The U.S. military says it wants to be 'energy neutral'.The rhetoric of green-washing is little more than an attempt to divert attention from the fact that the Obama administration is escalating military spending, writes Trish Kahle

The United States military, facing a slew of negative public opinion and resistance in the face of three plus unpopular wars is setting out to redo it's image from that of a polluting force of brutality that rapes and pillages wherever it goes, to a slightly less (and the slightly less is easily disputable) polluting force that rapes and pillages wherever it goes.

The Secretary of the Navy, leader of the campaign to make the military a "energy-neutral" entity, is making the rounds talking about how military bases are now--or soon will be--producing enough energy to become power sources rather than power sinks, using some solar power, but mostly by turning to biodiesel.

Of course, there's more than a few problems with that. Before we can even begin to argue about the questionable contribution of biodiesel to a "greener" world, which is a point worth discussing, we should focus on the more critical argument: that this green-wash campaign is nothing short of a PR attempt to divert attention from the fact that the Obama administration is escalating military spending and using the destructive, imperial force of the United States military in more countries than ever with no end in sight. Fundamentally, the military-industrial complex is diametrically opposed to ecological sustainability and biodiversity. To say anything else is a vicious lie.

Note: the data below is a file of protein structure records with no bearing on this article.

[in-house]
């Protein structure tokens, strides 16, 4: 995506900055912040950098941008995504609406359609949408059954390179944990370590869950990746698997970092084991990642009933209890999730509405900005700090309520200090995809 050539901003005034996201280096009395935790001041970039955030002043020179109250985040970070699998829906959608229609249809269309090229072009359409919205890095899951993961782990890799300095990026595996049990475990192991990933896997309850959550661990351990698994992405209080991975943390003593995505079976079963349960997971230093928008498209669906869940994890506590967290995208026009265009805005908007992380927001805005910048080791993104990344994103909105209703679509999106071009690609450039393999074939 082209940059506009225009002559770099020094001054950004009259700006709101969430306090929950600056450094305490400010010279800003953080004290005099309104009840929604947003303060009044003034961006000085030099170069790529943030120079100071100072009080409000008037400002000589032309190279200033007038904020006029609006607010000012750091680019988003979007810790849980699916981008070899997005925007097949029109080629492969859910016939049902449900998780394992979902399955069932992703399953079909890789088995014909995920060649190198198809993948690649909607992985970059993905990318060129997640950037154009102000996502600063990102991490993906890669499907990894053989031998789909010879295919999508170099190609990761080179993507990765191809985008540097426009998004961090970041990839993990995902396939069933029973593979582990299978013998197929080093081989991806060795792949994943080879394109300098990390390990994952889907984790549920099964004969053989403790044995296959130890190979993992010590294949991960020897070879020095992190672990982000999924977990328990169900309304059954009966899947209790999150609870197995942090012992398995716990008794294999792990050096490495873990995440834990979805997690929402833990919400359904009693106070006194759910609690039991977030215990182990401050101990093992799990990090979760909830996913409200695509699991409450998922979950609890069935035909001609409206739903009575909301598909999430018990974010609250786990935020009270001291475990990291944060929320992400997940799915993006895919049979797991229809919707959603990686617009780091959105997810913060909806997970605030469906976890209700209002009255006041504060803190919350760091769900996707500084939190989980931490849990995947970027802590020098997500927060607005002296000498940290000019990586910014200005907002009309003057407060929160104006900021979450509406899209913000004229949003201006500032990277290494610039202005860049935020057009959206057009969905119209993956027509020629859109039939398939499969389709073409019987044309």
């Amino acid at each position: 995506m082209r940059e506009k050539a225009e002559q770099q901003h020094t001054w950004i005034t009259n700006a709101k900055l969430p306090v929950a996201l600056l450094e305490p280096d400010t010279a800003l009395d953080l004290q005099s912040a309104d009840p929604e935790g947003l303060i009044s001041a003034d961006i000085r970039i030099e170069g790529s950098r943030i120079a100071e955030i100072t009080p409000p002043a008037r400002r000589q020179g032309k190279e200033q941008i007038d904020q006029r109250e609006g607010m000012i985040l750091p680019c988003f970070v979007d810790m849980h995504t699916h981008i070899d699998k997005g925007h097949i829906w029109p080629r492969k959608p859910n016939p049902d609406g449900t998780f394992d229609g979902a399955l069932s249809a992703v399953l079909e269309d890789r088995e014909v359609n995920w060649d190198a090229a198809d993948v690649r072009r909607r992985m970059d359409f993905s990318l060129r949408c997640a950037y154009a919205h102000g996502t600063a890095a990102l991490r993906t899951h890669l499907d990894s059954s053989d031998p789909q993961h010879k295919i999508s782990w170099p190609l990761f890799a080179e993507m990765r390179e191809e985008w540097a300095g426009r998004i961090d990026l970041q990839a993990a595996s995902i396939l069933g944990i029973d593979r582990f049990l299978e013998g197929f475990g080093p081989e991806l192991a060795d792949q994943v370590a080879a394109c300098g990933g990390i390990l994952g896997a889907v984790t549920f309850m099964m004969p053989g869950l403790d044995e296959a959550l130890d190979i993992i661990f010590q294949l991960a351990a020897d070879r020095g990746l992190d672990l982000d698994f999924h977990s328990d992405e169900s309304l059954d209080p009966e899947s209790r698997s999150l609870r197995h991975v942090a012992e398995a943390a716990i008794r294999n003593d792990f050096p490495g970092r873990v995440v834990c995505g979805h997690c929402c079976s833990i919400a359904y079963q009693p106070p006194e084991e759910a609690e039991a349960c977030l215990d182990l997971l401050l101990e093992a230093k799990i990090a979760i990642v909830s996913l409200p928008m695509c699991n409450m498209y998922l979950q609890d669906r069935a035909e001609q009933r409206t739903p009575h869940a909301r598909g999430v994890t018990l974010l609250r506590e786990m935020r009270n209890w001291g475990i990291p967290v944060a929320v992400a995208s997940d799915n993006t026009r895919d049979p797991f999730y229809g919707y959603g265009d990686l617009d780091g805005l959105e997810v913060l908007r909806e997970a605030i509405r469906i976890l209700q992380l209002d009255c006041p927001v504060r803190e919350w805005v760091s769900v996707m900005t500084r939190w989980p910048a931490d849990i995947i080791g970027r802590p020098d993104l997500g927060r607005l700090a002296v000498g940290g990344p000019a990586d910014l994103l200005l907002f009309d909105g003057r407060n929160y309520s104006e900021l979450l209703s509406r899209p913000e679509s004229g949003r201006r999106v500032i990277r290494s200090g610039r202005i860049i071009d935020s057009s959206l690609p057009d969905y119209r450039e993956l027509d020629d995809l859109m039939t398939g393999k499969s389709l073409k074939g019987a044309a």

As the 2012 election fast approaches, we can already see this as an attempt to win environmentalists back to the Democratic Party, despite the fact that the Democrats have done nothing but scoffed at activist calls to halt the expansion of nuclear power, mountain top removal, fracking for natural gas, and offshore oil drilling. Both the Democrats and Republicans are shoving the EPA--one of the most important legislative victories for environmental activists in the last 50 years--under the budget acts. This campaign is an attempt to hide the disgusting lengths the Obama administration has gone to in order to undermine the ability of the EPA to regulate corporations (a capacity in which it was already severely limited to begin with). The Democrats are not part of the solution, they are a critical fixture of the problem.

And even the rhetoric of green-washing is still shifted to the right by couching the rhetoric in terms of "energy independence," an argument which is a not-too-thinly-veiled defense of imperialism. In addition, biodiesel falls into a similar category with nuclear power in that both are non-solutions presented as radical and necessary alternatives. Biodiesel is replenishable, not sustainable, a critical difference which is usually overlooked. Carbon emissions from biodiesel are not significantly less than fossil fuels, particularly when you include production.

True movements toward sustainability must reject the capitalist system, and certainly no one committed to ecological justice could ever support any military endeavor, and particularly not the imperialist agenda of the United States, which ironically is performing this campaign at the same time that it wages war--sorry, "humanitarian intervention"--in Libya, one of the most oil-rich countries on earth. In order to truly destroy the military power-sink (not to mention budget-sink), we need a world free of imperialism, free of capitalism, a world that puts people and their ecosystem first.

This article was originally published on I Can't Believe We Still Have To Protest This Shit.


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